Tuesday, 21 June 2011

Mark Anstendig

Tempting as it was to write a near-fictitious post about photographer Mark Anstendig, ultimately that wouldn't be fair to him. Its just that much of his work feels so now that, with many of the images shown here, he could easily be a contemporary of David Benjamin Sherry, Roe Ethridge or Ryan McGinley. The weirdness, the choice of subjects, the experimentation. In fact Mr Anstendig, something of a maverick and eccentric, has been around a long time, and shooting since the early 1970s. According to his own biography he's not only a professional photographer but also a trained orchestra conductor. In fact thats just the start of it. His life and achievements are definitely above and beyond the ordinary, and to try and summarise them here seems disingenuous, so read the vita on his own website for the full story after revelling in the power and prescience of his strange images.

All images © Mark Anstendig

Wednesday, 15 June 2011

Mark Ruwedel

Begun in 1994, photographer Mark Ruwedel's epic series 'Westward the Course of Empire' charts the course of the vast measure of abandoned railroads that weave across America, and which once epitomised the industrial prowess and ambition of a country in fine health. The seemingly inevitable consequences of industrial expansion and cheaper ways of transporting freight or people led to the demise of much of the railroad infrastructure. Time and the elements have now taken their toll, and these railroads now appear like scars (some more faded than others) on the landscape. Ruwedel uses an 8" x 10" plate camera to record the inevitably bleak scenes he encounters, but his camera captures a strange beauty in these scenes nonetheless. Inevitably by choosing The American Landscape for such a long-term project Ruwedel places himself in the shadow of giants such as Carleton Watkins and Ansel Adams. But what he captures in his shots, whilst often mundane at first glance, acknowledges their legacy whilst showing an awareness of much more recent endeavours by artists such as Richard Long, with his interventions in remote wilderness, or the endlessly-influential Bechers and their repetitive documentation of variations on the same theme. Ruwedel even chooses to show his prints as the Bechers did, in grids of small prints which emphasise the similarities and variations of the epic West.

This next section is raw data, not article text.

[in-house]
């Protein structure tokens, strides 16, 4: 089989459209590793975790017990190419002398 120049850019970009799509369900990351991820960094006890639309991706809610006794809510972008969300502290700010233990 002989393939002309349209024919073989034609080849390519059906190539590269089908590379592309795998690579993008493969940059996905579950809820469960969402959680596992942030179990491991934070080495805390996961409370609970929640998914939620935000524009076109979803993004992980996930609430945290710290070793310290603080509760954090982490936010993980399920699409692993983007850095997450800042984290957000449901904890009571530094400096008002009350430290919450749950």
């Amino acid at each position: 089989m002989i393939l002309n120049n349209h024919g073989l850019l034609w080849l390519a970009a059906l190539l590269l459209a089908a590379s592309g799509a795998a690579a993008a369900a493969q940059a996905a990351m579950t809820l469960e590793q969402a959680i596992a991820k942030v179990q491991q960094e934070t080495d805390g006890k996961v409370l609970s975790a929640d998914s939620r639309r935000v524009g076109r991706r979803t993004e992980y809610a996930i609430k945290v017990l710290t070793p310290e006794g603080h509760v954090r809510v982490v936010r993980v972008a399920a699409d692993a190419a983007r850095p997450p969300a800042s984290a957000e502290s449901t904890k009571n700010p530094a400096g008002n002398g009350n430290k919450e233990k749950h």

Kettle Valley #44, 2000

Tonopah and Tidewater #25, 2002

Denver and Rio Grande Western #7, 1996

Tonopah and Tidewater #6, 1995

Spokane Portland and Seattle #31, 1998

Kettle Valley #21, 1999

Central Pacific #18, 1994

Columbia and Western #8, 1999

Camas Prairie #20, 2006

Columbia and Western #20, 2000

Deep Creek #2, 1999

Picacho and Colorado River #3, 2000

Oregon-Washington Railroad and Navigation #13, 2000

Installation view

All images © Mark Ruwedel/Yossi Milo Gallery